New Riff Winter Whiskey was an unexpected but welcome last-minute limited edition for 2020, and it’s the best thing I tasted this first full week of 2021. We’re going to dive into what makes it so interesting, but first, a little background.
The wintertime and holiday special release bottle is a small but growing category for American Whiskey. Utah’s High West has Midwinter Night’s Dram. Colorado’s Stranahan’s has Snowflake. And now, Kentucky’s New Riff has Winter Whiskey—a delicious whiskey with a quirky mash bill.
Oh, this isn’t your standard New Riff mash bill—between releases of the Backsetter and Maltster recipes, we’re not sure there is a standard right now so much as a stable. But this isn’t just a tweaked version of the same old thing; Winter Whiskey is a lot weirder than that—weirder than most everything they’ve put out this year.
The New Riff Winter Whiskey mash bill has the following breakdown, according to New Riff:
65 percent Corn
20 percent Malted Oats
7 percent Pale Ale Malt
5 percent Steel Cut Raw Oats
3 percent Chocolate Malt
Now, in the whiskey world, some of my favorite bottles are on this spectrum. Stout and oatmeal finished whiskeys are a cool rising trend, and chocolate malt in whiskey has been delicious for me since my first taste of Glenmorangie Signet, and since.
But the unique mashbill of this whiskey is about more than chocolate malt and oats—it’s about rejiggering the balance of their bourbon to account for—and replace—rye. They do that with depth and nuttiness, instead of spice and earth.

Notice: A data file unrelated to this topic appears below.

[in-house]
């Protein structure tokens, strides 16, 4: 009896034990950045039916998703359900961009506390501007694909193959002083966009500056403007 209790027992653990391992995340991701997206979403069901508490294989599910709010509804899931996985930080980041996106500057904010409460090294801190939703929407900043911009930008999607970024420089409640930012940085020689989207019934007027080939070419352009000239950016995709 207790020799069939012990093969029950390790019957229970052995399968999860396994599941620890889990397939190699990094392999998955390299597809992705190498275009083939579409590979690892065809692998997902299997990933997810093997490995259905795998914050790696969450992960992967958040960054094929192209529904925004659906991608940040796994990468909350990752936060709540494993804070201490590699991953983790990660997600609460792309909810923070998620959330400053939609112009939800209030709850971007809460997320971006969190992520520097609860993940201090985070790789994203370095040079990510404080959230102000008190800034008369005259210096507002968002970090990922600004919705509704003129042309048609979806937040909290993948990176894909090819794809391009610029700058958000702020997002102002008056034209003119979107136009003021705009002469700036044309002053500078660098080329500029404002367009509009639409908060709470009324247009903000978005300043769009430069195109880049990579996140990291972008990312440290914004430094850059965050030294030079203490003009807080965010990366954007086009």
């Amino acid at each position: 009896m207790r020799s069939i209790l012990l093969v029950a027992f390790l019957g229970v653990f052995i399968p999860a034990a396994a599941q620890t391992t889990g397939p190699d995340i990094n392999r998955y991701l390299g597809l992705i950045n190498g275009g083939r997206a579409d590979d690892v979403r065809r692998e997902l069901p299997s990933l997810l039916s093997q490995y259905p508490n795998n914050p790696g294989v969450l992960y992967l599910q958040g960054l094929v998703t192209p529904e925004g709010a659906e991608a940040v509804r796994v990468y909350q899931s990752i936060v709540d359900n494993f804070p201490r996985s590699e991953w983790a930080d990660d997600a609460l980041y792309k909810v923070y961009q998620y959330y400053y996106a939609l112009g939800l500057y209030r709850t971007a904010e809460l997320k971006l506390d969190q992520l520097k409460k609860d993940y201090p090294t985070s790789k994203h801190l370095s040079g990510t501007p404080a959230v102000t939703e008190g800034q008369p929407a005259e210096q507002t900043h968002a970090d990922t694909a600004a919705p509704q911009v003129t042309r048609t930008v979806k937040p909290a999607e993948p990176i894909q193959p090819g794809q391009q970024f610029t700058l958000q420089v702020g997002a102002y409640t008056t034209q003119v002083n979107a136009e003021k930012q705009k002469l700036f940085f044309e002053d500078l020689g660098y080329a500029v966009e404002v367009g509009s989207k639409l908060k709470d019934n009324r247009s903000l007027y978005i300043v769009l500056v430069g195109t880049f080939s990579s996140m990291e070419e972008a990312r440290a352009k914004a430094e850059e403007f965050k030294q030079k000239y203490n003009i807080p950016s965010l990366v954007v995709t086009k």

Winter Whiskey is similar to a lot of whiskeys, but exactly like none. It’s familiar to their standard small batch, but nuttier. If you taste this whiskey blind, you might almost suspect it’s a wheated whiskey—the oats have a rounding effect on the palate, and that malt character is more nutty than spicy.
It’s unusual on the tongue—grain forward with buttery sweetness that recalls syrup-drenched pancakes, and yet also with hints of nougat and oatmeal cream pie.
If I have a criticism of New Riff Winter Whiskey, it’s that I hope they didn’t bottle everything for 2020. I’d love to see it at the 6-year mark, or higher in future releases. Right now it’s precariously balanced, showing great flavor development, but a couple more years in oak could bring out those chocolate and hazelnut notes with more oak character. A fudgy texture, some additional brulee and vanilla notes—it would be outstanding to see that developed for future batches.
For now, this $50 bottle is a tasty treat served neat, and a lovely way to warm yourself from the inside out until the cold weather is gone again.